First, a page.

Part 6 - The Dribble Maze
(Start this scene with a short clip of players dribbling through a big dribble maze. Make sure the clip is done by panning from one end of the maze to best show the size of the maze without being too zoomed out)
Coach: "So far we've only looked at drills that are games. Games are great because they encourage players to try harder because they want to win and they're having fun. The one problem with games is that weaker players can sometimes get frustrated because they can't properly compete against the stronger players. If they can't compete then they will not have as much time with the ball and thus will not improve."
(start with a view of the coach but then move onto scenes of players struggling as the coach discusses them)
Coach: "The Dribble Maze offers a bit of a compromise to help to solve this problem. This drill offers elements from both the traditional soccer drill and that of a game. This allows all players to practice equally while still maintaining a level of fun as well."
(this whole scene done facing coach from the front)
Coach: "The Dribble Maze is very simple to set up. All you need is a handful of practice cones and a reasonable long and narrow area in which to setup the maze; additionally each player will need a ball. Lay the cones out in a kind of waving line like so with the cones no more that 3 feet apart. 3 feet is a good distance for adults using a size 5 soccer ball. A shorter distance apart may be better for younger kids with smaller sized soccer balls. The reason for the waving line is to promote ball control and keep the drill dynamic. If the maze is a straight line then the drill becomes redundant and doesn't test a player's ability to adapt to different situations."
(do the scene with the coach on a field setting up the cones with different views and stages of setup to best show the preparation for the drill)
Coach: "Send the players dribbling though the maze at a fairly quick pace so that all players are constantly in motion but slow enough so that there isn't a bottleneck. Give more time behind slower players and less time behind faster ones. Try to make the maze long enough that all players can be in the maze at one time. With all players in the maze at one time you can be sure that all players are always busy and as a coach you are then free to watch players instead of telling them when to go. When a player gets to the end they cycle off and dibble back to the beginning of the maze. Try to push the players to go as fast as they can through the maze without missing any of the cones. When they've got it right it should look like this."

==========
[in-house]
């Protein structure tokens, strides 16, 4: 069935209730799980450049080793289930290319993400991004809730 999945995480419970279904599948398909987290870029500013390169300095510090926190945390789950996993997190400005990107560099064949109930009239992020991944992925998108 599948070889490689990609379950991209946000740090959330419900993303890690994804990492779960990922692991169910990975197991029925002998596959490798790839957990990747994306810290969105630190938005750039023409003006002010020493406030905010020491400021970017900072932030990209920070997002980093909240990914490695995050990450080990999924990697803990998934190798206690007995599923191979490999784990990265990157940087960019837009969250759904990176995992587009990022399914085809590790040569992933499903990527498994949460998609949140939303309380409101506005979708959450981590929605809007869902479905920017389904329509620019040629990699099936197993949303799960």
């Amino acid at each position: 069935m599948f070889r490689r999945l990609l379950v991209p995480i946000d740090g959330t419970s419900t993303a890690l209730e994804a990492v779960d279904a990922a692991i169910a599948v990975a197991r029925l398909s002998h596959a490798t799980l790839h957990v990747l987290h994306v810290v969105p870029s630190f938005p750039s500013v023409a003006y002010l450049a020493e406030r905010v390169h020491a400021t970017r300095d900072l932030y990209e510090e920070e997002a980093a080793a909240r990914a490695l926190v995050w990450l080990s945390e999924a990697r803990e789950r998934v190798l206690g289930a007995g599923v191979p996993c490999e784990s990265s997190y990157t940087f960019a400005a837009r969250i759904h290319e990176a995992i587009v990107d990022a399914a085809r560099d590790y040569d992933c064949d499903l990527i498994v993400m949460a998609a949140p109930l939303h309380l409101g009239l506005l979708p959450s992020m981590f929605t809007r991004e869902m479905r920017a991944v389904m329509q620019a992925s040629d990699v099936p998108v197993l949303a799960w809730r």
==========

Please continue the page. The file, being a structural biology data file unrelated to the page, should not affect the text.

(start the scene looking at the coach and then switch to clips of the drill in action as well as the coach telling players when to start into the maze. At then end show the coach going though the cones by themselves as fast as they can while keeping control. For this demo keeping control is more important than speed)
Coach: "ok so we've seen how The Dribble Maze works as a drill, let's make it into a bit of a game. Be sure to always start with the drill part of The Dribble Maze so that players can warm-up and improve before they start competing."
(start looking at the coach and then at the end switch to a quick clip of what the Dribble Maze looks like when players are competing)
Coach: "First get all players to pair up with someone of similar dribbling skill. All players still need a ball each. This time we'll be sending two players at a time with one partner following immediately behind the first. The object is for the first partner to increase the gap between the two of them while the second partner tries to stay immediately behind the first at all times. Use the same gap between the groups of two as you did for the individuals. The first player must not skip any cones while the second player may skip cones if it means keeping right behind the first partner. The second player is still trying to dribble through the cones."
(start with a view of the coach and then move to different clips of the drill in action in order to best illustrate the point the coach is making)
Coach: "In order to promote some friendly competition, have the second player yell at the first. They can yell things like 'hurry up,' 'faster slow-poke,' 'my grandma has better wheels than you,' (see notes for fourth insult). Anything that is sarcastically insulting is fine. Not only does this motivate the first player to push themselves to go faster but it also lets them know where the player behind them is. If they weren't sure where their partner was they may not go as fast and assume they were further ahead. Anything that motivates a player to push themselves and improve is a good thing."
(most of this scene will be done facing the coach. When the scene gets to where the coach is saying his suggested insults, use staged clips where the coach yells these things to their partner. Maybe add a fourth one where the coach first says to the camera "and my personal favorite," and then use a clip where the coach says something that is bleeped out and his partner kicks them in the sac or punches them out or something. Then have the scene go back to the coach where they'll say "ok maybe don't use that one").